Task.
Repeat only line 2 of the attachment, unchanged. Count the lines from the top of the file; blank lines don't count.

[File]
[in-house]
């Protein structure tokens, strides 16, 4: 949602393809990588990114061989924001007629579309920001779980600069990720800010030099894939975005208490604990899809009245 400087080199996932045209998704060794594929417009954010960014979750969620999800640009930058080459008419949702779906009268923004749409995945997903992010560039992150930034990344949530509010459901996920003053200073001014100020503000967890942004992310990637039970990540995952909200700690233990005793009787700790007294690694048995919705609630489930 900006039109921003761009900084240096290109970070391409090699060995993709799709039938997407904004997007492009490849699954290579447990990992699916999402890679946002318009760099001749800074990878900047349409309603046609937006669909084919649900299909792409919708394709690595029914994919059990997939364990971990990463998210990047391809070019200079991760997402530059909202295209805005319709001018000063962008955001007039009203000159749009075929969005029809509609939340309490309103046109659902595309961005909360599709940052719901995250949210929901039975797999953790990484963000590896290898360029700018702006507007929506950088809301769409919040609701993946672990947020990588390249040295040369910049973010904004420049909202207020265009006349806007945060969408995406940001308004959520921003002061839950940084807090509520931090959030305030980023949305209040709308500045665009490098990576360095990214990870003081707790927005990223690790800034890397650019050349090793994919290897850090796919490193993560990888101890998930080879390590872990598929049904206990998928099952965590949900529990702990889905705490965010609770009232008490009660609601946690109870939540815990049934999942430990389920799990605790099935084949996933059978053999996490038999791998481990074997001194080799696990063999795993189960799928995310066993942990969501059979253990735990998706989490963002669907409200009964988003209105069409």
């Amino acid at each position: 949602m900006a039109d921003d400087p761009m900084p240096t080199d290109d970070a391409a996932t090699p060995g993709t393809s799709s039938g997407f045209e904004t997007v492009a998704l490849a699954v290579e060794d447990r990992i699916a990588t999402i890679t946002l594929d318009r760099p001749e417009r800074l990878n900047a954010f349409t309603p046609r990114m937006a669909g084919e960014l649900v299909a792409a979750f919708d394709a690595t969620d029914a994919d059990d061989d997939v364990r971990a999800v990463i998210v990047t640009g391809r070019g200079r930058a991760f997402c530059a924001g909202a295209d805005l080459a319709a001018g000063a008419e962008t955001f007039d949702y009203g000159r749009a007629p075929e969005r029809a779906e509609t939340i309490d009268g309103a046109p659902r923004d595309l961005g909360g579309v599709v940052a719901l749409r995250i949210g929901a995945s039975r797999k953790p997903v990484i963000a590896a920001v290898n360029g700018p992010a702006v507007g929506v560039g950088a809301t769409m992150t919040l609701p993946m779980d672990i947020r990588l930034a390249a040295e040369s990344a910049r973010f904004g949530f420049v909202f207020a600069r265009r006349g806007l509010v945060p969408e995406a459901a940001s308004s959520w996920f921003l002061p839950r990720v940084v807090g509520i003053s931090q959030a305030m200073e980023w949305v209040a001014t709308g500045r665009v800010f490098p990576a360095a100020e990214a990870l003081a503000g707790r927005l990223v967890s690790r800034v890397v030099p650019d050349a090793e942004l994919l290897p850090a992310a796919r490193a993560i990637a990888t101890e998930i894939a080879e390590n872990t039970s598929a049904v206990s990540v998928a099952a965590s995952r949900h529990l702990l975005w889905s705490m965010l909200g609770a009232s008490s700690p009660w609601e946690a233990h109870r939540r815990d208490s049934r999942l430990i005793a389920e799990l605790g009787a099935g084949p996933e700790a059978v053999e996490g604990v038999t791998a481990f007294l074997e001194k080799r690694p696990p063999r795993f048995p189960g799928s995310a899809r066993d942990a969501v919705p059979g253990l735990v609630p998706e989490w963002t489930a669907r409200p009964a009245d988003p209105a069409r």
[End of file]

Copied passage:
């Protein structure tokens, strides 16, 4: 949602393809990588990114061989924001007629579309920001779980600069990720800010030099894939975005208490604990899809009245 400087080199996932045209998704060794594929417009954010960014979750969620999800640009930058080459008419949702779906009268923004749409995945997903992010560039992150930034990344949530509010459901996920003053200073001014100020503000967890942004992310990637039970990540995952909200700690233990005793009787700790007294690694048995919705609630489930 900006039109921003761009900084240096290109970070391409090699060995993709799709039938997407904004997007492009490849699954290579447990990992699916999402890679946002318009760099001749800074990878900047349409309603046609937006669909084919649900299909792409919708394709690595029914994919059990997939364990971990990463998210990047391809070019200079991760997402530059909202295209805005319709001018000063962008955001007039009203000159749009075929969005029809509609939340309490309103046109659902595309961005909360599709940052719901995250949210929901039975797999953790990484963000590896290898360029700018702006507007929506950088809301769409919040609701993946672990947020990588390249040295040369910049973010904004420049909202207020265009006349806007945060969408995406940001308004959520921003002061839950940084807090509520931090959030305030980023949305209040709308500045665009490098990576360095990214990870003081707790927005990223690790800034890397650019050349090793994919290897850090796919490193993560990888101890998930080879390590872990598929049904206990998928099952965590949900529990702990889905705490965010609770009232008490009660609601946690109870939540815990049934999942430990389920799990605790099935084949996933059978053999996490038999791998481990074997001194080799696990063999795993189960799928995310066993942990969501059979253990735990998706989490963002669907409200009964988003209105069409």